The Long-nosed Bandicoot is a slender, medium-sized (30-40cm) marsupial with a long, pointed snout and pointed ears. It has course greyish fur and a white underbelly. A small colony at North Head, Manly is classified as an 'endangered population'.
Bandicoots are nocturnal animals and live in a wide range of habitats. They usually hide during the day in their nest which may consist of a hollow log or crevice or low-lying vegetation.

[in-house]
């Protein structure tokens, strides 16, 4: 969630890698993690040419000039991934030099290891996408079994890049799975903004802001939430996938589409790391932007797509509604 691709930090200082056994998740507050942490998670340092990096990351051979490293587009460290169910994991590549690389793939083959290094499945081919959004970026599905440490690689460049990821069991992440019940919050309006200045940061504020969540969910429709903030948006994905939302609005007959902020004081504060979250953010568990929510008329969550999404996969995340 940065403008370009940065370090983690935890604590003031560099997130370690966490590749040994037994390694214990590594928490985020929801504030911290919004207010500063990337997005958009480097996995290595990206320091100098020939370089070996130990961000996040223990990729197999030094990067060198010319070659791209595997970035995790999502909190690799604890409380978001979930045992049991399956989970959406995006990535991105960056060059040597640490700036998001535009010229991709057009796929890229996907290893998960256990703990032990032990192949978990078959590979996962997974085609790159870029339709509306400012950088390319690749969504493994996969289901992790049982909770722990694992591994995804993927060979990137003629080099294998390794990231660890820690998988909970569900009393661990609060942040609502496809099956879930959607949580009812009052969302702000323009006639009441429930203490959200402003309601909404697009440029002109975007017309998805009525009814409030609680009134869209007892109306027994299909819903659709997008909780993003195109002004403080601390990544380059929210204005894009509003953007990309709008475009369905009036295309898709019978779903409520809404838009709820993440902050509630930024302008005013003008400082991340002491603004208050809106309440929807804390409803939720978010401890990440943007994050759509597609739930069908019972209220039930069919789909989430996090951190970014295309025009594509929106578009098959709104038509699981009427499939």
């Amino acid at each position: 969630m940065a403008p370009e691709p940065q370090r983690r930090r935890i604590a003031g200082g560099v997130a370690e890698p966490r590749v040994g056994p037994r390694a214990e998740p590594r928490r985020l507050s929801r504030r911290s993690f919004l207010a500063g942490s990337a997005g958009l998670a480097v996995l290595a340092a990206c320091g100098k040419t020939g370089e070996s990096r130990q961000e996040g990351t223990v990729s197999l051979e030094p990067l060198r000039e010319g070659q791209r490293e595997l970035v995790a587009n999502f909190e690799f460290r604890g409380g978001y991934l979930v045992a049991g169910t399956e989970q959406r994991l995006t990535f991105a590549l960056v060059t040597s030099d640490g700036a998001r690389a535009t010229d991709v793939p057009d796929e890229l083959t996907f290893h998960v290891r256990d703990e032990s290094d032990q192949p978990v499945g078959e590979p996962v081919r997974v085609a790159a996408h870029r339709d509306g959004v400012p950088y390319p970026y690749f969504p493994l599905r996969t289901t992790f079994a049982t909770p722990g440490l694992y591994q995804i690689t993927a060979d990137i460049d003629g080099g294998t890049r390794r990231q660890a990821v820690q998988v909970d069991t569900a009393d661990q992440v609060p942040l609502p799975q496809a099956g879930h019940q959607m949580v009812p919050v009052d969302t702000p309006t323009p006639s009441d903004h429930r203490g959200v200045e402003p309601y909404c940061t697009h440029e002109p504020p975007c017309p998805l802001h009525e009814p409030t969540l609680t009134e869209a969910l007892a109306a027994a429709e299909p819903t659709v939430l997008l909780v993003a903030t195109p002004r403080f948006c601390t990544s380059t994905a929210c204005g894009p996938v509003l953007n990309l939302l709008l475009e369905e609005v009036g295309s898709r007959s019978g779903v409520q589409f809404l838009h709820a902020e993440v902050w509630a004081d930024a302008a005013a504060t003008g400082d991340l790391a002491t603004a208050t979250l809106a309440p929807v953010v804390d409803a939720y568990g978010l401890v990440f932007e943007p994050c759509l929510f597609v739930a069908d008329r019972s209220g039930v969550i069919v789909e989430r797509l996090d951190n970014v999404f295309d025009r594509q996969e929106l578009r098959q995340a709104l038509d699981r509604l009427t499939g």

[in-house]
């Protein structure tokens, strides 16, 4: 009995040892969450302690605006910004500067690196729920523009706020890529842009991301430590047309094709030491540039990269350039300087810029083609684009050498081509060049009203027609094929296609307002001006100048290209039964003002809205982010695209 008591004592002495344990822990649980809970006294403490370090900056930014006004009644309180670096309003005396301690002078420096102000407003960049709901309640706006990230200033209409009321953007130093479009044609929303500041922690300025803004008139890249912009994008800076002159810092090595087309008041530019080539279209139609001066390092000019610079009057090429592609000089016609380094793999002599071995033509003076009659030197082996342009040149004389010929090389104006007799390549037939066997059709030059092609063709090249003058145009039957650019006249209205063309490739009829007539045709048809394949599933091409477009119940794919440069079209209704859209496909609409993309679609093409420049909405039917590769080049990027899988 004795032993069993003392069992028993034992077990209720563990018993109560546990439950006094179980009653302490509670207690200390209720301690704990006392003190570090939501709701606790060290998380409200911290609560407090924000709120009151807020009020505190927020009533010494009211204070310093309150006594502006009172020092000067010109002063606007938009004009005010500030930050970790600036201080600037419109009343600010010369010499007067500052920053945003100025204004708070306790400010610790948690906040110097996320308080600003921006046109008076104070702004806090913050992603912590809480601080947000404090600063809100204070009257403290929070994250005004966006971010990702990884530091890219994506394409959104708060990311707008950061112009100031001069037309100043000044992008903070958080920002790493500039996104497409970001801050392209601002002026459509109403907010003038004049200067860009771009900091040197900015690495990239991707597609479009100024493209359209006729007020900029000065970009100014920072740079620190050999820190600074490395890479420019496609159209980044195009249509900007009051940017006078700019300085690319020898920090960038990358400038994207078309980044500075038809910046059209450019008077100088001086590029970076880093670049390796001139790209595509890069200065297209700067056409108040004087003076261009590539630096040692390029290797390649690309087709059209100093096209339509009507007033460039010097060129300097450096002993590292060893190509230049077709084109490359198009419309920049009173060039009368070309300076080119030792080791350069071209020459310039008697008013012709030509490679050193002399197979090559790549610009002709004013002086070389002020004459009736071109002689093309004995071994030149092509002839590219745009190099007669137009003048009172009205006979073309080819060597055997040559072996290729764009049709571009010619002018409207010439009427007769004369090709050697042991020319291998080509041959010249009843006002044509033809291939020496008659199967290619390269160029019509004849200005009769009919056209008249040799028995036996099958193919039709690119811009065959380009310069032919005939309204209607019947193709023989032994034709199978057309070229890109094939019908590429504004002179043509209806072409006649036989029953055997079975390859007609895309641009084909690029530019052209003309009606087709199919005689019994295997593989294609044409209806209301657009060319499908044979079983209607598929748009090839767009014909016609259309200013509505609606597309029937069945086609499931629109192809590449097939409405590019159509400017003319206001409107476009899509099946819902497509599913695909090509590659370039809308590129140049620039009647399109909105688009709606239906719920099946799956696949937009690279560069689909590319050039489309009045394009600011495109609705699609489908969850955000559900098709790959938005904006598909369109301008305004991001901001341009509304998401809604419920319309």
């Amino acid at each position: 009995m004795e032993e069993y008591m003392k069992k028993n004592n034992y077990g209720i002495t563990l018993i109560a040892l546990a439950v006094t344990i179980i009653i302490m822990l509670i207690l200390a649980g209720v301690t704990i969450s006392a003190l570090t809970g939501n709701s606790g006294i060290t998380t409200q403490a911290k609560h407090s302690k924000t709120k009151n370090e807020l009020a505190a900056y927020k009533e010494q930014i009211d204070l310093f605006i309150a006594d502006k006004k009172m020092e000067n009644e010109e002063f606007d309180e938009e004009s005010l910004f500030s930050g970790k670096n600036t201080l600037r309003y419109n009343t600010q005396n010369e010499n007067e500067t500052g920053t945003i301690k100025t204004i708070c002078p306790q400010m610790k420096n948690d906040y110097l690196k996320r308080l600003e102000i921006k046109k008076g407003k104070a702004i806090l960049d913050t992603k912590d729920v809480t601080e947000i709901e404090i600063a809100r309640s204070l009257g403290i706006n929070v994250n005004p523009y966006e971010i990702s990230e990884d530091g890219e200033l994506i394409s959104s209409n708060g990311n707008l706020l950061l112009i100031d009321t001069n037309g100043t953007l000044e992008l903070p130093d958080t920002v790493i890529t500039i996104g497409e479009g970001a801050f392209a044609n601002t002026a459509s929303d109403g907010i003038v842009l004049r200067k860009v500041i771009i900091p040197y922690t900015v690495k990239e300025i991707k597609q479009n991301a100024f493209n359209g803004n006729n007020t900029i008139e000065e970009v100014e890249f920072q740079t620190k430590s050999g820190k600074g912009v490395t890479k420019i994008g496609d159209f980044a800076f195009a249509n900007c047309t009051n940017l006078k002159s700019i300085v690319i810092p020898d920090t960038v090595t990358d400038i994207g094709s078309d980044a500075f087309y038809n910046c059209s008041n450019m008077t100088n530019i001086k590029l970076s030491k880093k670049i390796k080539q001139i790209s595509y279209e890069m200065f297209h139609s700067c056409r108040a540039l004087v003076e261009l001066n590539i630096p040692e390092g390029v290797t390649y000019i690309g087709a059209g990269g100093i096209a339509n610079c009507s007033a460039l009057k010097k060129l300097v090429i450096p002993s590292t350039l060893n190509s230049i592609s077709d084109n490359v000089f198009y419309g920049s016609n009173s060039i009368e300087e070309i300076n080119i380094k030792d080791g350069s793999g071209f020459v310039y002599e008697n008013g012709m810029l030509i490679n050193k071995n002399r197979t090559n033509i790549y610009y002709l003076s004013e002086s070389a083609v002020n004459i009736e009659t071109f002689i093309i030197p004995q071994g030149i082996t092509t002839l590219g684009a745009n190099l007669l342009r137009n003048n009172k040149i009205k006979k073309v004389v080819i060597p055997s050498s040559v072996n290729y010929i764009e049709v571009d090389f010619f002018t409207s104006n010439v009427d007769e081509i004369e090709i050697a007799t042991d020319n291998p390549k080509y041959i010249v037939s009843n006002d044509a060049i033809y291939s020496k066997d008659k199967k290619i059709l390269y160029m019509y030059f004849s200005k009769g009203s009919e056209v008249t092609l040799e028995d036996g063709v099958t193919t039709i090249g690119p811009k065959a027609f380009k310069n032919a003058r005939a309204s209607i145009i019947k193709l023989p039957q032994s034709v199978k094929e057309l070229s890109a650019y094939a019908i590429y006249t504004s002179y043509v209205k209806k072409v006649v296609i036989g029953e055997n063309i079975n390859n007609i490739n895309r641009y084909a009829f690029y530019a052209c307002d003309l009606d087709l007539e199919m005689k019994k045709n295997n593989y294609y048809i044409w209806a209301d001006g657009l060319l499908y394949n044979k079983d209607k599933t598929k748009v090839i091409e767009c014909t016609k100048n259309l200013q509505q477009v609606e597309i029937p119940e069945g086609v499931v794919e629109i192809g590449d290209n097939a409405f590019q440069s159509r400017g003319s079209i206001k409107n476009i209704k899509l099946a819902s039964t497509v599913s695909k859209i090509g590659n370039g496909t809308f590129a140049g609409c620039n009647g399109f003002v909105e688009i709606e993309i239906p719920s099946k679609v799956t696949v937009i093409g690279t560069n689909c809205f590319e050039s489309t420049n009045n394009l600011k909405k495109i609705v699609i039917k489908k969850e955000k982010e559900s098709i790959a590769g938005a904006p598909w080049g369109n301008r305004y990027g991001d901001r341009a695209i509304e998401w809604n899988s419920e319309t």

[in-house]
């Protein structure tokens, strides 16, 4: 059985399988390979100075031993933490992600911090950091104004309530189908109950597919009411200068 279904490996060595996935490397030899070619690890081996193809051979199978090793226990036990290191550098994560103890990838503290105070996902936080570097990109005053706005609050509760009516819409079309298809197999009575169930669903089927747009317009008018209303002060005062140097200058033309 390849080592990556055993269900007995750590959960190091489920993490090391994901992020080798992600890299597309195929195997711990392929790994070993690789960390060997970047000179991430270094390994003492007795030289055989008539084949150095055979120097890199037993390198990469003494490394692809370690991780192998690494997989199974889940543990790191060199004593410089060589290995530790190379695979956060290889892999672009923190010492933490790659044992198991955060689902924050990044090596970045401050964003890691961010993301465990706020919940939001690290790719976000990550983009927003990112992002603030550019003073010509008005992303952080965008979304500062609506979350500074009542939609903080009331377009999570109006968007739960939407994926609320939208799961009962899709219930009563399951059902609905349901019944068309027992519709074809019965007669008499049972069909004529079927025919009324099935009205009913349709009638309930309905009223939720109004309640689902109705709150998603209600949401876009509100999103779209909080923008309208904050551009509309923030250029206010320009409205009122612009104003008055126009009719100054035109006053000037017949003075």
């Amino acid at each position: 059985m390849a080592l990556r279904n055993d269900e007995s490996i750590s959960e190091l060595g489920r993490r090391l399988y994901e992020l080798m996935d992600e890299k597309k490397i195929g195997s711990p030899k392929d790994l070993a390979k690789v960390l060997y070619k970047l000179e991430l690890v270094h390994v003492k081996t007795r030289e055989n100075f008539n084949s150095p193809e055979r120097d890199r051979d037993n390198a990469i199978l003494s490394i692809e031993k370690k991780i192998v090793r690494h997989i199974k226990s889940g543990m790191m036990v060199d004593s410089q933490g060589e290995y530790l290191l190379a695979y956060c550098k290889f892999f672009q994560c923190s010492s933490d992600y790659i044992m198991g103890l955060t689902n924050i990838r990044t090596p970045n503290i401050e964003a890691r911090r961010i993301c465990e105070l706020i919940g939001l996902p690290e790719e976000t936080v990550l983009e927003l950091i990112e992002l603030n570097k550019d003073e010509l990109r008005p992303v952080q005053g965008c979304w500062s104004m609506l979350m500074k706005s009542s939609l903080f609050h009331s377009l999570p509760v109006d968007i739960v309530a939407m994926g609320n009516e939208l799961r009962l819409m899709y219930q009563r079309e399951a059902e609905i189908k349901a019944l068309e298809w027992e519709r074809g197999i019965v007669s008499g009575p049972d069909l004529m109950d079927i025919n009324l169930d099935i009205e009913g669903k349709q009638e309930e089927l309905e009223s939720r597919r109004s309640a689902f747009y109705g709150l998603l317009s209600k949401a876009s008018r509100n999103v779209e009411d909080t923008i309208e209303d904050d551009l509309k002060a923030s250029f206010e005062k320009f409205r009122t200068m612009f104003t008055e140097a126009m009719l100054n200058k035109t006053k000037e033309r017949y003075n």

Bandicoots may want to use your garden as a sanctuary. You can encourage them into your garden, by providing habitat for them that contains a variety of native shrubs and ground covers and by keeping pets indoors at night. See Backyard Habitat for more information. They eat grubs, spiders, worms, fungi and garden pests, leaving small snout-shaped holes. This can be beneficial to gardens as it aerates the soil.
The North Head bandicoot population is now considered to be geographically restricted due to urban development and threats such as cats, dogs, foxes and vehicles.
This isolation from other Long-nosed Bandicoot populations means that the North Head population is at risk of extinction.